March 2014

March 01, 2014: This day the ocean was a little sloppier than forecasted, but even working against washing machine seas, we were able sight twelve right whales. They were observed taking long, fluking dives which is a behavior wesaw a lot of in February. It is thought that during this time, the whales are feeding on Pseudocalanus, a type of copepod that is believed to spend the daylight hours toward the bottom of the water column. It makes sense then that the whales would make these great fluking dives at the surface to use the weight of their large tails to help propel them down to the food patches at depth. Also to note, three of the twelve whales were observed pooping! Quite a ratio for the day and another sure fire sign of feeding!

March 04, 2014: What a difference a few days and lighter winds make! We had forty-four right whales in the Bay today, the most we’ve had yet this year! Typical of the behavioral divisions we’ve observed, the whales more to the north were sticking with their long, fluking dives, while the whales in the southern portion of the Bay were observed skim and shallow subsurface feeding. It was pretty remarkable when on our last line we came across seven whales in echelon formation mowing the plankton! Echelon feeding is a cooperative feeding strategy where the whales swim side by side and staggered – kind of like geese flying in a “V”. Should be interesting to see what changes in the coming weeks as the possibility for water temperatures and food types shift with the coming of spring.

Fin whale. CCS image, NOAA permit 14603.

Fin whale. CCS image, NOAA permit 14603.

March 05, 2014: After a very successful Cape Cod Bay flight the previous day it was time to survey for right whales were outside the bay.  Alas, none were found within the eastern outer shore survey area, though one fin whale was observed on a northern line.  Fin whales have asymmetrical coloring of their lower jaw with the right side being white and the left being dark like the rest of their bodies; the reason for this unique coloration is unknown, but it is thought that it could assist with feeding.  After today’s flight the plane will be undergoing its annual maintenance, but we will be back up in the air soon as the service is complete..

March 17, 2014: Happy St. Patrick’s Day! We waited until the afternoon hoping the winds would die down. Turns out the winds sustained. The team was able to complete three tracklines in the southern part of the bay. Despite the white caps, we were able to find 9 right whales. Many of these whales were observed subsurface feeding, but ultimately, we decided it would be better to call off the survey since the conditions were not very good. Even though we saw spotted several whales, we were probably missing several more because of the sea state.

March 18, 2014: Today, the winds were in our favor. We started in the north for this survey finding many right whales just off the hook of Cape Cod. There were several animals subsurface feeding right off the beach by Wood End in very shallow water. Most of our sightings for the day were in the eastern portion of the bay where the whales were observed taking long, fluking dives which goes along with the food our habitat studies program is finding towards the bottom. The team observed a right whale with what appeared to be an entanglement; this was #2810, a male born in 1998. We called this sighting into the Marine Animal Entanglement Response (MAER) team, who came out to get a closer look and assess from on the water. We assisted in putting the team on the whale and upon further investigation this whale didn’t appear to have a current, obvious entanglement. A bright white scar running behind its blowholes looked like fishing rope and the area around the tailstock had been rubbed raw. We will be keeping a lookout for this animal in our ongoing surveys and continue to document the animals condition and health. While there are many whales that are somehow able to shed entanglements on their own, there are also many whales that end up facing a much worse fate. Within the North Atlantic right whale population, 80% have wounds from prior entanglements, and the interaction between fisheries and these whales is an ongoing problem we’re all working towards trying to manage.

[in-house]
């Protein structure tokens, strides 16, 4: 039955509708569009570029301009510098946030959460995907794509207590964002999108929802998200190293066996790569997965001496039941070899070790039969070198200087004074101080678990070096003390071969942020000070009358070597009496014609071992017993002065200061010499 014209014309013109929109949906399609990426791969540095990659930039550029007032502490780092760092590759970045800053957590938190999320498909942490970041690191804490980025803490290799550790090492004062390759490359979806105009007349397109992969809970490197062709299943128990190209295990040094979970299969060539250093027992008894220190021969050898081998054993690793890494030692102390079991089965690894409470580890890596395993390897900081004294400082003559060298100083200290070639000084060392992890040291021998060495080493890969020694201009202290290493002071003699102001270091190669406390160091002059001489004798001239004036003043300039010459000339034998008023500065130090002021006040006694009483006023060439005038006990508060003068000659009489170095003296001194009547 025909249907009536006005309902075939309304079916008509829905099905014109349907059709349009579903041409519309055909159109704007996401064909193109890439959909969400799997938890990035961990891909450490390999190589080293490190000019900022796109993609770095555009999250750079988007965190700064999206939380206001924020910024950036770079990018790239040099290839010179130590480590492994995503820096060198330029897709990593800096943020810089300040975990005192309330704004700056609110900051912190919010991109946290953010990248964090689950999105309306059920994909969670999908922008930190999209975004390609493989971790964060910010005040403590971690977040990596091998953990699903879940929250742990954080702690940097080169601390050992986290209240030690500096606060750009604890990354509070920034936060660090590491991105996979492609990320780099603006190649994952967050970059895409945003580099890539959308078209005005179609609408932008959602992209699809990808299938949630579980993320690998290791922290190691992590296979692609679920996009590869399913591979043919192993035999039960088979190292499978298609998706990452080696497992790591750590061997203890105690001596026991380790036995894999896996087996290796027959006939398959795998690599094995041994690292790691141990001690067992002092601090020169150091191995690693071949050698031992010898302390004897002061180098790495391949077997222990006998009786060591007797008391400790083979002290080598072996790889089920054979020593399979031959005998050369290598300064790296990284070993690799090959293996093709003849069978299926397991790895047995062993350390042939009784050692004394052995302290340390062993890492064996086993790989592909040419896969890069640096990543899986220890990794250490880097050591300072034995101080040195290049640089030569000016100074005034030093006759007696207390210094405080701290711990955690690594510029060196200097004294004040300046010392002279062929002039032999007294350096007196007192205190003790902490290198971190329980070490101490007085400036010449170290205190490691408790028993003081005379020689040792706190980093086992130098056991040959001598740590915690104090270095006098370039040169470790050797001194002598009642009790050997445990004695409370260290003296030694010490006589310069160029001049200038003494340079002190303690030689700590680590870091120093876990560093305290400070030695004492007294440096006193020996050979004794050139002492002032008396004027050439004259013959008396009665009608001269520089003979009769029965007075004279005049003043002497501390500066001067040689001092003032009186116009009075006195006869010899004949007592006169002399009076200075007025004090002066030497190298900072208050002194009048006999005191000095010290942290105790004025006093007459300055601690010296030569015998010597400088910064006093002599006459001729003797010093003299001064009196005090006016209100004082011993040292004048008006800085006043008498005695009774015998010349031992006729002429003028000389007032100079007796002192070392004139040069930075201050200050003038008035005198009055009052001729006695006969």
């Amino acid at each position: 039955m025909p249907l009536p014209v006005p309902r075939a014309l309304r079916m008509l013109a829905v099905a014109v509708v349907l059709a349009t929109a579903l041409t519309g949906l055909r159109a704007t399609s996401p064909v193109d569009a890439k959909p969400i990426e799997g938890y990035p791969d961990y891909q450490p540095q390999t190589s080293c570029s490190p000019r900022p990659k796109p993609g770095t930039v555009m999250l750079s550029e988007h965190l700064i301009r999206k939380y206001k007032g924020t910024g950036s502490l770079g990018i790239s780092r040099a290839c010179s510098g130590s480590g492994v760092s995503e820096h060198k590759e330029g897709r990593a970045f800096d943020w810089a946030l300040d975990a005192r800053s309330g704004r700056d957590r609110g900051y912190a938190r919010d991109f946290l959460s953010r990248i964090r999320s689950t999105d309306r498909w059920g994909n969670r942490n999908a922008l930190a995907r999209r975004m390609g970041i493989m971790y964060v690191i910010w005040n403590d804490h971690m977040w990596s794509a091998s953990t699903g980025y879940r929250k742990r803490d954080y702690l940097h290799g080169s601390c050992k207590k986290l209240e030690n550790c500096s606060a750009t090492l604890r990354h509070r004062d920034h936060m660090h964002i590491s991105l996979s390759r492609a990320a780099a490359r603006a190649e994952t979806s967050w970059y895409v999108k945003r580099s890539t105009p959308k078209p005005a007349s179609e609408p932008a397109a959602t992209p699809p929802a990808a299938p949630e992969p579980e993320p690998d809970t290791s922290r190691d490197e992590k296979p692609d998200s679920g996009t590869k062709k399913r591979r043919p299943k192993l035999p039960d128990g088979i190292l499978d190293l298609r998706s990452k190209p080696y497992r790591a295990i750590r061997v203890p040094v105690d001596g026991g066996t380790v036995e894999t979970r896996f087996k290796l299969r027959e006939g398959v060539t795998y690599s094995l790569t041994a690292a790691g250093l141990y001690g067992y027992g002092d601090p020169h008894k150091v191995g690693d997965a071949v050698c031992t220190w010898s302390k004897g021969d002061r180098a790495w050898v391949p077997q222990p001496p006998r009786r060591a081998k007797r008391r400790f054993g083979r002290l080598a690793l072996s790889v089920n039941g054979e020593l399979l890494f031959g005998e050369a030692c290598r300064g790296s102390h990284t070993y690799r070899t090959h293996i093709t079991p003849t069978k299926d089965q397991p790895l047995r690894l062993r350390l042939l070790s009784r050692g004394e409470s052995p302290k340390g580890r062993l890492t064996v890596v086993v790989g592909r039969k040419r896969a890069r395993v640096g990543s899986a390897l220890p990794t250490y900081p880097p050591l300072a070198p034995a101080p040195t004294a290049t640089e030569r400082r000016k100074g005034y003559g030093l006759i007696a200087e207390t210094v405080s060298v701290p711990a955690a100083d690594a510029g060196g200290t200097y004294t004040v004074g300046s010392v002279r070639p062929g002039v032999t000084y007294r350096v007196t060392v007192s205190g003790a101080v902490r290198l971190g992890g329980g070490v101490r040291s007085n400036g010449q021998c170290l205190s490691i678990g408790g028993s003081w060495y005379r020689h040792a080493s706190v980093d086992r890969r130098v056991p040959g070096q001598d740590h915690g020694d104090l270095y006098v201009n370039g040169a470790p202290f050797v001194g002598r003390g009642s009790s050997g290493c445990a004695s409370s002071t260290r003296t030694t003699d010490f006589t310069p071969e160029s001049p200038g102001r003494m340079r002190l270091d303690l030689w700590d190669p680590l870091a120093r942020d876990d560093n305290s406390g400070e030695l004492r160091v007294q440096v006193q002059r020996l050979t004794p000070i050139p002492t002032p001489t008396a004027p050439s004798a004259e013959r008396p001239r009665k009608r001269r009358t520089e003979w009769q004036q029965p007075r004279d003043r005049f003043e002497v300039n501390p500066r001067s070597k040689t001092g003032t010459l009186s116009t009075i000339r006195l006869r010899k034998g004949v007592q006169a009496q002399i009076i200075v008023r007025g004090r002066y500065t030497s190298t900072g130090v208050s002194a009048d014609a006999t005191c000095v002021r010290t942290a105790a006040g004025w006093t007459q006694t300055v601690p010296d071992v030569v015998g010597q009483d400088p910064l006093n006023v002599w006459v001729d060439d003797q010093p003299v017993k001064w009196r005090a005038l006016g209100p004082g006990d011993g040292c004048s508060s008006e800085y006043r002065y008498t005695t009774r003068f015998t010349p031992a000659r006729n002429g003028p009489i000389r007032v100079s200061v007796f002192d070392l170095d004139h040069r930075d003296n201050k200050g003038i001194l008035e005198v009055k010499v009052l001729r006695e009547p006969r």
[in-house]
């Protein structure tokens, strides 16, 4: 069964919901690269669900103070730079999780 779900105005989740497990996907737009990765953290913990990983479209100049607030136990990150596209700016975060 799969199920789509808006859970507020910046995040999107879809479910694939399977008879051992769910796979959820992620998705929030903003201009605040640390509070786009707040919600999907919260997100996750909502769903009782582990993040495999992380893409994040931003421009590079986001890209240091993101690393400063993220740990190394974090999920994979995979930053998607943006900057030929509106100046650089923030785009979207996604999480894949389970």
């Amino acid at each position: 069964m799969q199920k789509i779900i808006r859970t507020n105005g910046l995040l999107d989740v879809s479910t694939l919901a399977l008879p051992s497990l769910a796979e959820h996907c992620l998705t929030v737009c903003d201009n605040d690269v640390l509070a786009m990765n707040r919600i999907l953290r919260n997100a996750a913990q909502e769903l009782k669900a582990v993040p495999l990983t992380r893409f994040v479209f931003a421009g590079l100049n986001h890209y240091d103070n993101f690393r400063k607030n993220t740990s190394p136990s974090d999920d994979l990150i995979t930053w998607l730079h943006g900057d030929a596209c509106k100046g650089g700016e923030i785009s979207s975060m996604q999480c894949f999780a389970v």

March 23, 2014: After waiting a bit for the winds to lay down, we had a productive flight over Cape Cod Bay. There were a few right whales skimming in the north, with sub-surface feeding whales in the western central portion of the bay. It was a long day, with a short refuel stop in the afternoon. After the fuel stop the winds decided to gust again, so it was a bit bumpy while we finished up the survey, but our diligence paid off – over 50 right whales photographed!

March 25, 2014: Definitely the calm before the storm! We headed out to survey the bay before Snowpocalypse hit Cape Cod yet again, and had some really great sighting conditions. It is starting to look like whale soup out there as we had 71 right whales sighted throughout the bay. And it’s apparently also zooplankton soup as the whales are starting to mix up their feeding behaviors. We were still seeing some fluking dives associated with long dive intervals indicating that there’s food at the bottom, but we also saw subsurface feeding as well as more skim feeding than we’ve had recently. Skim feeding becomes the method of choice when the zooplankon Calanus finmarchicus is in heavy abundance. This brand of copepod tends to concentrate at the surface during the day which is why we will see the whales traveling along the surface with the mouths open, skim feeding!

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